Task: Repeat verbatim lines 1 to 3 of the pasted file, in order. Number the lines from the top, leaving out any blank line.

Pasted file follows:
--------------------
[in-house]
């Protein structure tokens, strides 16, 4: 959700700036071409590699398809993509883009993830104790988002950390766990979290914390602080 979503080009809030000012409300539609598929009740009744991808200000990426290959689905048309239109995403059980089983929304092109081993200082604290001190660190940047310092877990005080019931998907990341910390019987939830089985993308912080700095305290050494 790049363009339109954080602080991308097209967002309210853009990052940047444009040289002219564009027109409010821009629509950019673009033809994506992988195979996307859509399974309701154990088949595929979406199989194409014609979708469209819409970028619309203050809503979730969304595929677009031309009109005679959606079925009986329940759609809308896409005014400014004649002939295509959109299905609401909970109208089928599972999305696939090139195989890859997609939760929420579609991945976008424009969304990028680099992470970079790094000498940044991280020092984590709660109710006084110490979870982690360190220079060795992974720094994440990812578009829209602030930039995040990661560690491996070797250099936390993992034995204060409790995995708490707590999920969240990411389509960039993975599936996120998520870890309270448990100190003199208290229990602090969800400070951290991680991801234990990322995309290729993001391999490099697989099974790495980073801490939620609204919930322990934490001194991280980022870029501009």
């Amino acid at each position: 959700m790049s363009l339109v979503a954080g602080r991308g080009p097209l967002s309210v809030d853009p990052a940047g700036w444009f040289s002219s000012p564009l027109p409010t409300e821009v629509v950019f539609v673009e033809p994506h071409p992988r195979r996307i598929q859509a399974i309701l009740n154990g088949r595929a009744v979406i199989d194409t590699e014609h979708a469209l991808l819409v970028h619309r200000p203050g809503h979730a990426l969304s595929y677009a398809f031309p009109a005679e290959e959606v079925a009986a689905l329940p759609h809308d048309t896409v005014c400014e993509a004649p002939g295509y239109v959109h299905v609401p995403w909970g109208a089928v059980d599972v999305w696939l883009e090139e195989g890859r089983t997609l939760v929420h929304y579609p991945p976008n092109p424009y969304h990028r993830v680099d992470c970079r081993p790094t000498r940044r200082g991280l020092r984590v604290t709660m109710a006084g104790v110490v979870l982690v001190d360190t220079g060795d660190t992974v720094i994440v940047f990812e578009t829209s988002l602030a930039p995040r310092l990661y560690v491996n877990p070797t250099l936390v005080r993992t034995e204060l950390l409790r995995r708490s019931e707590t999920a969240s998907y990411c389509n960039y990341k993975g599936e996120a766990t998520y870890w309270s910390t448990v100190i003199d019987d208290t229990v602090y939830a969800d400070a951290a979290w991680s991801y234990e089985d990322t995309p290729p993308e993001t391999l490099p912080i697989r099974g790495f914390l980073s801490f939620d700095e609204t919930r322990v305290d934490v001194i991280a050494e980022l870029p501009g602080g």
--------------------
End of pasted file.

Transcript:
[in-house]
């Protein structure tokens, strides 16, 4: 959700700036071409590699398809993509883009993830104790988002950390766990979290914390602080 979503080009809030000012409300539609598929009740009744991808200000990426290959689905048309239109995403059980089983929304092109081993200082604290001190660190940047310092877990005080019931998907990341910390019987939830089985993308912080700095305290050494 790049363009339109954080602080991308097209967002309210853009990052940047444009040289002219564009027109409010821009629509950019673009033809994506992988195979996307859509399974309701154990088949595929979406199989194409014609979708469209819409970028619309203050809503979730969304595929677009031309009109005679959606079925009986329940759609809308896409005014400014004649002939295509959109299905609401909970109208089928599972999305696939090139195989890859997609939760929420579609991945976008424009969304990028680099992470970079790094000498940044991280020092984590709660109710006084110490979870982690360190220079060795992974720094994440990812578009829209602030930039995040990661560690491996070797250099936390993992034995204060409790995995708490707590999920969240990411389509960039993975599936996120998520870890309270448990100190003199208290229990602090969800400070951290991680991801234990990322995309290729993001391999490099697989099974790495980073801490939620609204919930322990934490001194991280980022870029501009």
């Amino acid at each position: 959700m790049s363009l339109v979503a954080g602080r991308g080009p097209l967002s309210v809030d853009p990052a940047g700036w444009f040289s002219s000012p564009l027109p409010t409300e821009v629509v950019f539609v673009e033809p994506h071409p992988r195979r996307i598929q859509a399974i309701l009740n154990g088949r595929a009744v979406i199989d194409t590699e014609h979708a469209l991808l819409v970028h619309r200000p203050g809503h979730a990426l969304s595929y677009a398809f031309p009109a005679e290959e959606v079925a009986a689905l329940p759609h809308d048309t896409v005014c400014e993509a004649p002939g295509y239109v959109h299905v609401p995403w909970g109208a089928v059980d599972v999305w696939l883009e090139e195989g890859r089983t997609l939760v929420h929304y579609p991945p976008n092109p424009y969304h990028r993830v680099d992470c970079r081993p790094t000498r940044r200082g991280l020092r984590v604290t709660m109710a006084g104790v110490v979870l982690v001190d360190t220079g060795d660190t992974v720094i994440v940047f990812e578009t829209s988002l602030a930039p995040r310092l990661y560690v491996n877990p070797t250099l936390v005080r993992t034995e204060l950390l409790r995995r708490s019931e707590t999920a969240s998907y990411c389509n960039y990341k993975g599936e996120a766990t998520y870890w309270s910390t448990v100190i003199d019987d208290t229990v602090y939830a969800d400070a951290a979290w991680s991801y234990e089985d990322t995309p290729p993308e993001t391999l490099p912080i697989r099974g790495f914390l980073s801490f939620d700095e609204t919930r322990v305290d934490v001194i991280a050494e980022l870029p501009g602080g």